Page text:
Build A Travois

I was getting ready to write a page on this device, one of the most important survival devices I can think of – when I found this web page where someone had already done it! I keep seeing people try to portage large supplies from one spot to another – yet Native peoples in the US and Canada had this figured out hundreds of years ago!

The Travois…

I can tell you that heading north for escape and survival, I would drive as far as I could, strip the car of all essential supplies when I ran out of gas at my farthest travel point, build a travois, strap everything on, and start walking. Just an idea if you’re inclined to go so far… wheels from a bicycle would go a long way into making a very heavy load far easier to maneuver. Or even from a lawnmower. Funny thing about lawnmowers, people just leave them on the side of the road. When bugging out, grab it, and GO! When you reach a more deserted area, take off the wheels, remove the blade, tip it over and pour the gas into something, and add to your fuel tank,

Here’s an article someone else wrote that saves me a whole lot. But as you can see, the entire construction is two long poles and a cross bar tied on – a triangle. Hook it around your chest with a rope (or seat belts from that car you just abandoned) and start walking.

Briar Patch Outdoors

How to Build a Field Travois

by George Hedgepeth

(visit link for more survival tips)

Heavy loads, such as firewood or a downed deer, can be more easily transported using a travois. To quickly make one of these labor saving devices, take two straight poles about 14 feet long and 2-3 inches in diameter, and bind them together at the butts (the heavy end).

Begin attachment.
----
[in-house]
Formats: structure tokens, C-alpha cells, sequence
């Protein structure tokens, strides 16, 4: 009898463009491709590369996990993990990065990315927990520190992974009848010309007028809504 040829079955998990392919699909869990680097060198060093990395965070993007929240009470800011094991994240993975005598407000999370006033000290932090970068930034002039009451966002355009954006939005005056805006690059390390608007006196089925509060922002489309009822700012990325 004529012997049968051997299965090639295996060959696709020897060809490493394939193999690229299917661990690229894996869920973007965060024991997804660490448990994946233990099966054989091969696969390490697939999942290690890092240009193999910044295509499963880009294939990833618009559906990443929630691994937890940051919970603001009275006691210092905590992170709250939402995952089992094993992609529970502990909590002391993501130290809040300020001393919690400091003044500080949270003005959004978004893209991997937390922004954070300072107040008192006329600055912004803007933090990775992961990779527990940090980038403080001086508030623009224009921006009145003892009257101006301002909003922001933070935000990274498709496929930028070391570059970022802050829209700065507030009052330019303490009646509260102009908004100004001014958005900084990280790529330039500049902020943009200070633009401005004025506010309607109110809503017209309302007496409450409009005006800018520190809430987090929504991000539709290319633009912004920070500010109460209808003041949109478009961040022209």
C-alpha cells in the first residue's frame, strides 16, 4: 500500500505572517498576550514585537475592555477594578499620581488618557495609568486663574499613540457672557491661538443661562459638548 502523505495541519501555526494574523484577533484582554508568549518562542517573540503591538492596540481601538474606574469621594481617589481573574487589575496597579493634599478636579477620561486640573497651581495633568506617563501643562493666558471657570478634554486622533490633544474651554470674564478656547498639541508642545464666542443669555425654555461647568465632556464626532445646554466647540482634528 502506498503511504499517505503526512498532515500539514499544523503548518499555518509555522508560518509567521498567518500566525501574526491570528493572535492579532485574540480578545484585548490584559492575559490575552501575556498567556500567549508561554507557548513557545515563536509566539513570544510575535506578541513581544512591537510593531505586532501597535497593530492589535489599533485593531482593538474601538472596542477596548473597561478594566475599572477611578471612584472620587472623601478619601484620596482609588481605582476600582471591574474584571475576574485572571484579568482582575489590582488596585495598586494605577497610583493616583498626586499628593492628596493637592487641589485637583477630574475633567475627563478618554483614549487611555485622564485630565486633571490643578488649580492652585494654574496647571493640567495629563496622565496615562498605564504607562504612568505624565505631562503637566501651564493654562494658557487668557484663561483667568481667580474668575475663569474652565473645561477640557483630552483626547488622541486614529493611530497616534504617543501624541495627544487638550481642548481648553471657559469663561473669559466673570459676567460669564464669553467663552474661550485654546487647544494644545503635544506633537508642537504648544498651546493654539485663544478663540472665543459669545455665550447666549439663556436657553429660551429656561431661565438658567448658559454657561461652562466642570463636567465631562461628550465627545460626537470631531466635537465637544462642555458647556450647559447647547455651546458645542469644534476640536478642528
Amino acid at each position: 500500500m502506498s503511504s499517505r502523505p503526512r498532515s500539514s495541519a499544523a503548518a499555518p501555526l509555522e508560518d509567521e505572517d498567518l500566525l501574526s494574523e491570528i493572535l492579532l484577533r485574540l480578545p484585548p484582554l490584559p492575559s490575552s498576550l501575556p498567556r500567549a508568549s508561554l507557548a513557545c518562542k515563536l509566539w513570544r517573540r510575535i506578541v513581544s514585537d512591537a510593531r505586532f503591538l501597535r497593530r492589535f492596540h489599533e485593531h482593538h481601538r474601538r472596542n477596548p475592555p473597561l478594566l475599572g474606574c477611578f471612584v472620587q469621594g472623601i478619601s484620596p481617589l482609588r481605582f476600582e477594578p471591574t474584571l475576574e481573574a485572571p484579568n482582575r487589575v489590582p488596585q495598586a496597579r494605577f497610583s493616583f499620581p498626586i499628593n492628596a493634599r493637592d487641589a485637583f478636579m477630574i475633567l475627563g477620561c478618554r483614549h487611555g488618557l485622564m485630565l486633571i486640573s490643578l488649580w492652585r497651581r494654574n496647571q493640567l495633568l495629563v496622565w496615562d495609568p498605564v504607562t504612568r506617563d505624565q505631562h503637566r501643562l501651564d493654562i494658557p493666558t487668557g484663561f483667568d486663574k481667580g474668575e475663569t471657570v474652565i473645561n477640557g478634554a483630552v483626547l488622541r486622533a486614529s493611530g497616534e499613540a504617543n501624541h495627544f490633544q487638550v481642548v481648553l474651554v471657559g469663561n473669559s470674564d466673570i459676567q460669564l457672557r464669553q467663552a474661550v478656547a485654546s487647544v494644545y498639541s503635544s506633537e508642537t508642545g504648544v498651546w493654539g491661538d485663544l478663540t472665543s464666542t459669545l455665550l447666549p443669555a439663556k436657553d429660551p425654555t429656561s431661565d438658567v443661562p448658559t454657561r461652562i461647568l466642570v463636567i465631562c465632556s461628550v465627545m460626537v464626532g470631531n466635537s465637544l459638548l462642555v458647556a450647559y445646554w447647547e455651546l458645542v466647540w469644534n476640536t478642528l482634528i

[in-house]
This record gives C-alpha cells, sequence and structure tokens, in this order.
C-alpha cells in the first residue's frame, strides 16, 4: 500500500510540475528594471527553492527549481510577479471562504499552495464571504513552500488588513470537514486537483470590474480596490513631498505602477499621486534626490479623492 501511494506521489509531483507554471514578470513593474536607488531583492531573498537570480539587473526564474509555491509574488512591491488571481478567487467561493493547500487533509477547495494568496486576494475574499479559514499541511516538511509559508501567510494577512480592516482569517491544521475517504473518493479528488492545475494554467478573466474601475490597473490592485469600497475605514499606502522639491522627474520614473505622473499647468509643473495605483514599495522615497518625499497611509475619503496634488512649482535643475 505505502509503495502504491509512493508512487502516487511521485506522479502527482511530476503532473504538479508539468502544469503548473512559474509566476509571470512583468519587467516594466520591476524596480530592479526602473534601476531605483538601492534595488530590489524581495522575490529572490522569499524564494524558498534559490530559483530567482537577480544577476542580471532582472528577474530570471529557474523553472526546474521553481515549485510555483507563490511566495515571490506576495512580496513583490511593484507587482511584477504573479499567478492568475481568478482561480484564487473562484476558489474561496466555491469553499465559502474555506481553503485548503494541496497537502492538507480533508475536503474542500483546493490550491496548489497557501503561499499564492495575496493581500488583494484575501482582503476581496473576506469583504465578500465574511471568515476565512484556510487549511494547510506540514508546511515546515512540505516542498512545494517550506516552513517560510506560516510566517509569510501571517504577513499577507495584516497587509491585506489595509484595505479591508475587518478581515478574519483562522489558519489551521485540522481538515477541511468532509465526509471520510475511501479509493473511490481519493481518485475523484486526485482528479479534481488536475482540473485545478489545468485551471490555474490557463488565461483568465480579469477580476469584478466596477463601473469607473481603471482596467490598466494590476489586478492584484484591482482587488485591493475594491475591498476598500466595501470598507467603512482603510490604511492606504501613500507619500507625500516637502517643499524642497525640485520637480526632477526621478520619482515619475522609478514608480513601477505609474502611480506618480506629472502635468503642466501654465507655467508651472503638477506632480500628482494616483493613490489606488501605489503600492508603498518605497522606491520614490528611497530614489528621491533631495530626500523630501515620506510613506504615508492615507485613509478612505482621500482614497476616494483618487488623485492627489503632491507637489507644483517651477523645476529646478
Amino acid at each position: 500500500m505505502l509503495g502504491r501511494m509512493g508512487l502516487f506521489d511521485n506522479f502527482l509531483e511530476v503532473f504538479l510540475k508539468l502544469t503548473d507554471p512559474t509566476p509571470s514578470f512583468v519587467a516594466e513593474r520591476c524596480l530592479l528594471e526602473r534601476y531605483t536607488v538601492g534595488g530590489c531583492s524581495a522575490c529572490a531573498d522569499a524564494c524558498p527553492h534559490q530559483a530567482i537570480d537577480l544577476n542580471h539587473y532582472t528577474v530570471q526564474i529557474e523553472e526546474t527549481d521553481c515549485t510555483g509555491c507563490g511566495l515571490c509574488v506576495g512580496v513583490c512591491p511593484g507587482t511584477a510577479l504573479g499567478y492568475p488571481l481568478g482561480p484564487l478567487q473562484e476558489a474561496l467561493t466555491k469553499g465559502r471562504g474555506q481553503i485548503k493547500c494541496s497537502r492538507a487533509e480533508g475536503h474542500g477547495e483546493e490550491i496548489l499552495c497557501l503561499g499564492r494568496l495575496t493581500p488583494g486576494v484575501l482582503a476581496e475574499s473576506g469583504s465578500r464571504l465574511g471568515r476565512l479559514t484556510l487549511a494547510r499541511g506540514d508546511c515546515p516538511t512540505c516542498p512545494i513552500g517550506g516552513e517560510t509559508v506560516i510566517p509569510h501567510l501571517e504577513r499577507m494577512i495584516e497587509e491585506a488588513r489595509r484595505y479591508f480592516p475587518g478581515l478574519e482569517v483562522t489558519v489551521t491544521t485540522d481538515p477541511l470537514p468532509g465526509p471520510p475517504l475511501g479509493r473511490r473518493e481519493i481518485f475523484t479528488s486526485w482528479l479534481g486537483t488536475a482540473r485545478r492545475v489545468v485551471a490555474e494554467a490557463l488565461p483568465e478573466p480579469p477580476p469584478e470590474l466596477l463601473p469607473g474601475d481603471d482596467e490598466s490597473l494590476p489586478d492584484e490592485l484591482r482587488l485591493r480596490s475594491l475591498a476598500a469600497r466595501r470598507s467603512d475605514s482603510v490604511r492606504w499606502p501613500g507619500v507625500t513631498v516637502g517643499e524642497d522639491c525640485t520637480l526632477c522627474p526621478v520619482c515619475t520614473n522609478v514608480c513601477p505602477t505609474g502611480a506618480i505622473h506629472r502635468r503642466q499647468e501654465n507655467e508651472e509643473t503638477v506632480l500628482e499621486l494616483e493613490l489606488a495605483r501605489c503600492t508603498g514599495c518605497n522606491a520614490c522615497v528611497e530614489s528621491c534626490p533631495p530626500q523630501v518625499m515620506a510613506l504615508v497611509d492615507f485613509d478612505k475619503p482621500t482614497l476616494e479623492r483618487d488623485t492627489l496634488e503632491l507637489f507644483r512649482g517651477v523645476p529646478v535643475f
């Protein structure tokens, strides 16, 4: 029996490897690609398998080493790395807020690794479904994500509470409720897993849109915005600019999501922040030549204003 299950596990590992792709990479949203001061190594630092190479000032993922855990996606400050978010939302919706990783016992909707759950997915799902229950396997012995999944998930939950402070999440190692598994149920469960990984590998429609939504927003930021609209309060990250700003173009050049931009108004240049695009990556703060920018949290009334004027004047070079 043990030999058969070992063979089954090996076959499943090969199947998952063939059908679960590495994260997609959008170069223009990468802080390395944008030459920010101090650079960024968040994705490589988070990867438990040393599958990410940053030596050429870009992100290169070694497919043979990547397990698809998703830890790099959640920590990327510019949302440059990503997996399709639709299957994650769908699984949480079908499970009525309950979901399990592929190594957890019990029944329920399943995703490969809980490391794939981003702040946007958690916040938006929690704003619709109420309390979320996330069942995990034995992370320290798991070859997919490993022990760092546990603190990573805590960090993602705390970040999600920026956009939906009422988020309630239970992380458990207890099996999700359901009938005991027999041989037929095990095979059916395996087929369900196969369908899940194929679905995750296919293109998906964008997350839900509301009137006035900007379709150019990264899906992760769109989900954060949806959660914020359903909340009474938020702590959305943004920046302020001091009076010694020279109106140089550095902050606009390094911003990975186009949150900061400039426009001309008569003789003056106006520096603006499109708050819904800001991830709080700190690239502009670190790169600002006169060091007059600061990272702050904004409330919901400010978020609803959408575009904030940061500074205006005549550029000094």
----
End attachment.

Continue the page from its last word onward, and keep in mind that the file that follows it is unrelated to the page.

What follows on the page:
Spread the poles so they are 4 feet or so apart about 5 feet from the bindings at the butts. Tie a cross member that spans between the two poles here. It may extend out a foot or so from each side if one wishes. This will call for a pole about 6 feet long.

Down 3-4 more feet, attach another crosspiece. This one will need to be about 9 feet long. These two crosspieces will be where the load is attached.

To use, simply tie the load to the frame in a balanced fashion, attaching it to both of the crosspieces. Then step into the space between the apex of the two long poles and the shorter crosspiece, lift the point to chest height, and start dragging.

The completed travois will look like a giant letter “A” with two cross pieces. It takes only three poles of around 14 feet to make this load bearer, and maybe 8 feet of cord. It will travel smoothly in fairly open country over spring grass, fall leaves, or winter snows. It will make a 100-pound or greater load much easier to transport.

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